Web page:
PROPERLY valuing and developing people is the key to future-proofing newsrooms if they are to make the most of digital opportunities.
Speaking in a panel discussion at the Society of Editors’ 20th anniversary conference, Prof Lucy Kueng, Senior Research Fellow at the Reuters Institute, Oxford University, said there is clear evidence that the most successful organisations are those that identify and effectively develop their talent.
“There needs to be investment in the people in the sector. Newsrooms are exhausted after two decades of change, but the thing you have that other sectors would kill for is the calibre of your people,” she told delegates at the Stationers’ Hall in London.
She added top-performing companies tend to be those where editors devote most of their time to shaping positive, effective operational culture. But there are risks: “There is an inter-generational tension happening in newsrooms,” she said. “Millennials do tick differently. They are insisting on a different way of leadership from their bosses. They want lots of mentoring, lots of feedback, lots of progress. They won’t stay long, but they value it, and have a real sense of purpose. They are enormously driven – these people are the path to growth.”
The panel discussion, chaired by Alison Gow, Editor in Chief (digital) for Reach’s regionals division, brought together an impressive pool of digital talent: in addition to Prof Kueng, it featured Christian Broughton, Editor of The Independent; Sarah Brown, Facebook’s Head of News Partnerships for UK/Ireland; Keith Poole of The Sun; and James Mitchinson, Editor of the Yorkshire Post.
Sarah Brown outlined collaborative initiatives Facebook is conducting with publishers, the best known being its community news project. Looking ahead, she believes the demands are clear: “People want to see more news, but they want to see a broader spectrum of news,” she said.
Christian Broughton noted a distinct attitudinal change – the industry is now at the point where it is far more forward-looking, rather than dwelling on the challenges of the past. “At some point in the last year there was a whole internal shift – it was defined more about where we are going to, rather than where we’re coming from. We have got to the point where we have got confidence in what we’re doing, and what we’re about. I think the future is looking very exciting.”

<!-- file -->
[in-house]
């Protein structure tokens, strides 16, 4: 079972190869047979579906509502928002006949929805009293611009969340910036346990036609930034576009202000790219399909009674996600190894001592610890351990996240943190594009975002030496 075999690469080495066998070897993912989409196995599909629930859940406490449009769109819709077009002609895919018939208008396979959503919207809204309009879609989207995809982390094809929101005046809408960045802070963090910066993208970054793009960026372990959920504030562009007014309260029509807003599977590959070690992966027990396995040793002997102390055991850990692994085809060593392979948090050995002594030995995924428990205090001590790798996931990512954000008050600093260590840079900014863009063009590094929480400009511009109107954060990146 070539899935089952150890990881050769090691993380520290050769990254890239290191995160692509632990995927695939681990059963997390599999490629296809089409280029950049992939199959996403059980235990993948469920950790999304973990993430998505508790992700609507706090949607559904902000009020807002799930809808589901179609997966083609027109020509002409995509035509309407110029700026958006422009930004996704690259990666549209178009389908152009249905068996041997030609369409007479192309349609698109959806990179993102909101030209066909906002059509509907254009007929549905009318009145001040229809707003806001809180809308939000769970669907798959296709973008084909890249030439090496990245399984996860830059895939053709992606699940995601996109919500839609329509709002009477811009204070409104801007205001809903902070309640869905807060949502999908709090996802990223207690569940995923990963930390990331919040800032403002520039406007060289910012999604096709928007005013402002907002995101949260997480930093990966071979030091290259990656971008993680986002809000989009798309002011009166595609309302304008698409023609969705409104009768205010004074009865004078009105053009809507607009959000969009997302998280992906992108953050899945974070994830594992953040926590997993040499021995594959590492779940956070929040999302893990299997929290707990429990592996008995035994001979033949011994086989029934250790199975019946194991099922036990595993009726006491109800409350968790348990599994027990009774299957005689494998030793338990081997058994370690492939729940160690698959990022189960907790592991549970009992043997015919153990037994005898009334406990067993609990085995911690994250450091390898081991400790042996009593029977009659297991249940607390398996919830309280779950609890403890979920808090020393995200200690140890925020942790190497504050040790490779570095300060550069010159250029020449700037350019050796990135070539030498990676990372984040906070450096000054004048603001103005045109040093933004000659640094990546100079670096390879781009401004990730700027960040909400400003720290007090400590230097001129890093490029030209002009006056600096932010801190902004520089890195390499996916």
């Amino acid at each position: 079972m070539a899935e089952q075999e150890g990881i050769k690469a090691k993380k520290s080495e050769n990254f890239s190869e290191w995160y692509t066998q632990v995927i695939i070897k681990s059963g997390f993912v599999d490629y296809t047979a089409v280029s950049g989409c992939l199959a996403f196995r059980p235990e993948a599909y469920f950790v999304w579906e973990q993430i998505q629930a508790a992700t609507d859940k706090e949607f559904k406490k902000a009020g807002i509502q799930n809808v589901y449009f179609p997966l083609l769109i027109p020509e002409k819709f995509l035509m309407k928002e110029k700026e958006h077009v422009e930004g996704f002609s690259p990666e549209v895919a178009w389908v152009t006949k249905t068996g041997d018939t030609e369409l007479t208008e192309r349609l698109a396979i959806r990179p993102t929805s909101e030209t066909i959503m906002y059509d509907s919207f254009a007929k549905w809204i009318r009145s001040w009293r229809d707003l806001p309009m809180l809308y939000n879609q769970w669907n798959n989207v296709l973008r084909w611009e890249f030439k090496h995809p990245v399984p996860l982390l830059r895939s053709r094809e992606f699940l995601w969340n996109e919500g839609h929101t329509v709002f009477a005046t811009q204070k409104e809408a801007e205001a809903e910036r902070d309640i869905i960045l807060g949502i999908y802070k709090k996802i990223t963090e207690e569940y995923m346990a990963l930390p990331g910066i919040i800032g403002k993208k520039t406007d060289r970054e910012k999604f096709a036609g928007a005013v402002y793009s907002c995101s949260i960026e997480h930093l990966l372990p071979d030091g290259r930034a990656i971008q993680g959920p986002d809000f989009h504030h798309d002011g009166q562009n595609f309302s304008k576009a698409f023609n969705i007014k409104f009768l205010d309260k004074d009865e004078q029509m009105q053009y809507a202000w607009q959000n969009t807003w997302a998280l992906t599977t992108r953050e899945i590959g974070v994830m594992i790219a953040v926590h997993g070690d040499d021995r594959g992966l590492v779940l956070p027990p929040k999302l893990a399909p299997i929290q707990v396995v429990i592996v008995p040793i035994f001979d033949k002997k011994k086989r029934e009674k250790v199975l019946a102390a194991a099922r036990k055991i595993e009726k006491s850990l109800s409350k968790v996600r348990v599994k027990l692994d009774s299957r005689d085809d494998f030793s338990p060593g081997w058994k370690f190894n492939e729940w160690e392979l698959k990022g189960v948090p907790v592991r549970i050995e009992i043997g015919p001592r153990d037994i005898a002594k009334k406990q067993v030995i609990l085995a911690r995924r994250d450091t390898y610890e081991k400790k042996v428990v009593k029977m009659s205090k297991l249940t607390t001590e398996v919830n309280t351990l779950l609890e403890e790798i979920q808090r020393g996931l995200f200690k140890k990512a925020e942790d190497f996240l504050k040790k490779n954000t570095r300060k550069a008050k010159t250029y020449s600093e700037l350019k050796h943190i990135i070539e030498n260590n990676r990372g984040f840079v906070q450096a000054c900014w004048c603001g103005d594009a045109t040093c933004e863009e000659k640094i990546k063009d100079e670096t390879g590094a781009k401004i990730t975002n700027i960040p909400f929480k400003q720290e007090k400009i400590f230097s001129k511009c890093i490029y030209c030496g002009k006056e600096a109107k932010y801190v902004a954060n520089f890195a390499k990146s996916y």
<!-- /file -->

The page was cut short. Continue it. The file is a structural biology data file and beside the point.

Keith Poole has been busy developing The Sun’s website. His emphasis is firmly on engagement, though he acknowledges that ‘engagement’ can mean very different things to different people. “What we’ve been able to do is bring our reader much, much closer to reporters and journalists,” he said. “Engagement is page views to most people, but what we’re trying to build is an emotional engagement and focus on the things readers really stick to.
Poole says the website’s audience is now mainly women aged between 18-34. “The net effect is that we publish 20% fewer stories over a 24 hour period, but traffic is growing. “This, he says, has allowed his teams to focus on material that really counts. “It’s often as much about what you don’t do.”
The continuing effort to improve diversity in newsrooms remains a crucial aspiration for media organisations, and the panellists agreed there is still a long way to go.
James Mitchinson told of his difficulties in trying to attract female applicants for a sports editor’s job. The first advertisement prompted 60 responses, none from women. In the end he resorted to Twitter to express his surprise and disappointment.
“There are really good reasons why sports teams churn slowly. Quite often you find individuals on sports desks who are doing their hobby and getting paid for it. When they get one of those jobs, one of the last things they want to do is move on… We need role models and we need to do a better job of putting female sports writers at the forefront of what we do. It is hardly a quick fix. It is tricky.”
Prof Kueng is clear that more attention needs to be paid to people once they have joined an organisation: “It’s not about diversity, it’s about inclusion. Once they’re in the newsroom, how integrated are they? How do meetings take place? It’s very granular. It tends to be the big beasts defending the legacy who have the loudest voices,” she said.
“It really goes to culture and leadership, which are very difficult to correct. Be forensic. What are the new values we want to implant in this newsroom?”